nep-pke New Economics Papers
on Post Keynesian Economics
Issue of 2023‒01‒09
nine papers chosen by
Karl Petrick
Western New England University

  1. Varieties of demand and growth regimes: Post-Keynesian foundations By Hein, Eckhard
  2. Demand and growth regimes of the BRICs countries By Campana, Juan Manuel; Emboava Vaz, João; Hein, Eckhard; Jungmann, Benjamin
  3. Secular Stagnation: A Classical-Marxian View By Manuel David Cruz; Daniele Tavani
  4. House price cycles, housing systems, and growth models By Kohler, Karsten; Tippet, Ben; Stockhammer, Engelbert
  5. Nothing new under the sun: The so-called "growth model perspective" By Amable, Bruno
  6. FDI-led growth models: Sraffian supermultiplier models of export platforms and tax havens By Woodgate, Ryan
  7. Is Keynes's involuntary unemployment only cyclical? By Nicolas Piluso; E. Le Héron; Edouard Cottin-Euziol
  8. The macroeconomic implications of financialisation on the wealth distribution By Meijers, Huub; Muysken, Joan
  9. Taxing Multinational Enterprises: A Theory-Based Approach to Reform By Wolfram F. Richter

  1. By: Hein, Eckhard
    Abstract: We review post-Keynesian contributions to demand and growth regime analysis. First, we distinguish the Kalecki-Steindl approach and the Sraffian supermultiplier approach as relevant theoretical foundations for demand and growth regime research, with investment-driven and distribution-led growth in the focus of the former and autonomous demand-led growth in the latter. Based on this, we review different ways of analysing the co-existence of demand and growth regimes in the current period of neoliberal and finance-dominated capitalism. We distinguish, first, a basic national income and financial accounting decomposition approach, second, a Sraffian supermultiplier inspired growth decomposition approach, and, third, several lenses looking at growth drivers. We argue that these three levels of analysis are, in principle, not mutually exclusive nor even contradictory, but that they rather complement each other. We conclude that, in particular the PK analysis of growth drivers provides several systematic links with comparative and international political economy approaches, when it comes to the introduction of the political economy dimension (social blocs, growth coalitions, changes in institutions favouring certain type of re-distribution and economic policies, etc.), while the national income and financial accounting, as well as the Sraffian supermultiplier growth accounting decomposition approaches provide the consistent macroeconomic foundations for such syntheses.
    Keywords: Demand and growth regimes,post-Keynesian economics,Kalecki-Steindl models,Sraffian supermultiplier models,wage-/profit-led regimes,finance-led/finance-burdened regimes,debt-led private demand boom regimes,export-led regimes,domestic demand-led regimes
    JEL: B59 E02 E11 E12 E65 P51
    Date: 2022
  2. By: Campana, Juan Manuel; Emboava Vaz, João; Hein, Eckhard; Jungmann, Benjamin
    Abstract: We contribute to the recent debate in post-Keynesian economics (PKE), comparative political economy (CPE) and international political economy (IPE) on growth regimes. The paper presents an analysis of changes in demand-led growth regimes in the BRICs countries, Brazil, Russia, India, and China, after the Global Financial Crisis and the Great Recession 2007-09. It discusses and applies two approaches, a first one based on national income and financial accounting decomposition and a second one, based on the Sraffian Supermultiplier (SSM) growth model, distinguishing the dynamics of autonomous expenditure growth from those of the induced components of aggregate demand. It is argued that the SSM approach provides the bridge between the traditional approach based on national income and financial accounting decomposition and the analysis of growth drivers, both in PKE as well as in CPE and IPE. This is illustrated by pointing out some changes in the underlying political economy and economic policy growth drivers in each of the countries.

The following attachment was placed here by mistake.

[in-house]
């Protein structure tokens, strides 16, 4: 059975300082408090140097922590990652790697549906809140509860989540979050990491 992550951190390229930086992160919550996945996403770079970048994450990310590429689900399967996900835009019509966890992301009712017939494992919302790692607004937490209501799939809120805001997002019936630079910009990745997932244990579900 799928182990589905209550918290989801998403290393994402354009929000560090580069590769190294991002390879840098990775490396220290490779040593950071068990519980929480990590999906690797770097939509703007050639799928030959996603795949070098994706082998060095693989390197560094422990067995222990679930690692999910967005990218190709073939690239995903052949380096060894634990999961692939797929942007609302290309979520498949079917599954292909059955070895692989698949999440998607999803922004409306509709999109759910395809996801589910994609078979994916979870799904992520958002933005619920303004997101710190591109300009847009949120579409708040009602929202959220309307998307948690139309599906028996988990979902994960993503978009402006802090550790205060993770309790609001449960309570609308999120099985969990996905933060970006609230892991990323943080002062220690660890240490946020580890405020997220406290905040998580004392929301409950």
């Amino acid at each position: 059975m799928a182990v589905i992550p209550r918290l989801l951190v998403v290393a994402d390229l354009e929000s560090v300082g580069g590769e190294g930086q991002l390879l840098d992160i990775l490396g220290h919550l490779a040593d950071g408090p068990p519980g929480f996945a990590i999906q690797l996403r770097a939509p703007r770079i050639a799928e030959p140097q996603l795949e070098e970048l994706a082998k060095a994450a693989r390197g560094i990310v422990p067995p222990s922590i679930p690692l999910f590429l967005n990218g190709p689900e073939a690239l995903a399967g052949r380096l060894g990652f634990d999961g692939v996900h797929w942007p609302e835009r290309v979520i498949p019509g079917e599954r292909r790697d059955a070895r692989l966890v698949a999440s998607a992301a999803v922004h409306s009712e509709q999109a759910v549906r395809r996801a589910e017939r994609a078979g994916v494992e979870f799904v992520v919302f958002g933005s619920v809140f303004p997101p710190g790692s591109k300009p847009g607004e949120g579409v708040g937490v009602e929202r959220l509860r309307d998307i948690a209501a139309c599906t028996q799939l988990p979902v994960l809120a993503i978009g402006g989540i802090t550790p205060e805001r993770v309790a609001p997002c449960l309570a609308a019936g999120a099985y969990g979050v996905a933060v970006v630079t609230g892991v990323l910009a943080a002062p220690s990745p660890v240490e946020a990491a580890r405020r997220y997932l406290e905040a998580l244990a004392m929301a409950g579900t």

Keywords: Demand and growth regimes,growth decomposition,autonomous demand-led growth
    JEL: E02 E11 E12 P16 P51
    Date: 2022
  3. By: Manuel David Cruz; Daniele Tavani
    Abstract: We study a model of secular stagnation, income and wealth distribution, and employment in the classical-Marxian (CM) tradition, with the purpose of drawing a contrast with established neoclassical accounts of the topic (Piketty, 2014; Gordon, 2015). In these explanations, which assume full employment of labor at all times, an exogenous reduction in the growth rate g increases the difference with the endogenous rate of return to capital r. The capital-income ratio rises and, if the elasticity of substitution is above one, the wage share falls. Our explanation does not presuppose full employment, and features a crucial tension between profit-driven capital accumulation and wage-driven labor-augmenting technical change: both these features are defining for CM economics and have been emphasized in recent heterodox macro literature. Institutional or technological shocks that lower the wage share initially foster capital accumulation —which is profit-driven— and increase wealth inequality. However, the effect on long-run growth is negative, because a reduction in the wage share lessens the incentives by firms to introduce labor-saving innovation, which is wage-driven. The capital-income ratio must rise in order to restore balanced growth and stabilize employment in the long run; and the increase in wealth inequality is permanent. The ultimate effect on long-run employment depends on the relative strength of the response of technical change vs. real wage growth to labor market institutions: we identify a simple condition that delivers either a wage-led or a profitled long-run employment regime. We then test the model using time-series data for the US (1960-2019): impulse responses from VECM estimators lend support to the main predictions of our model, and point to the employment-population ratio being wage-led.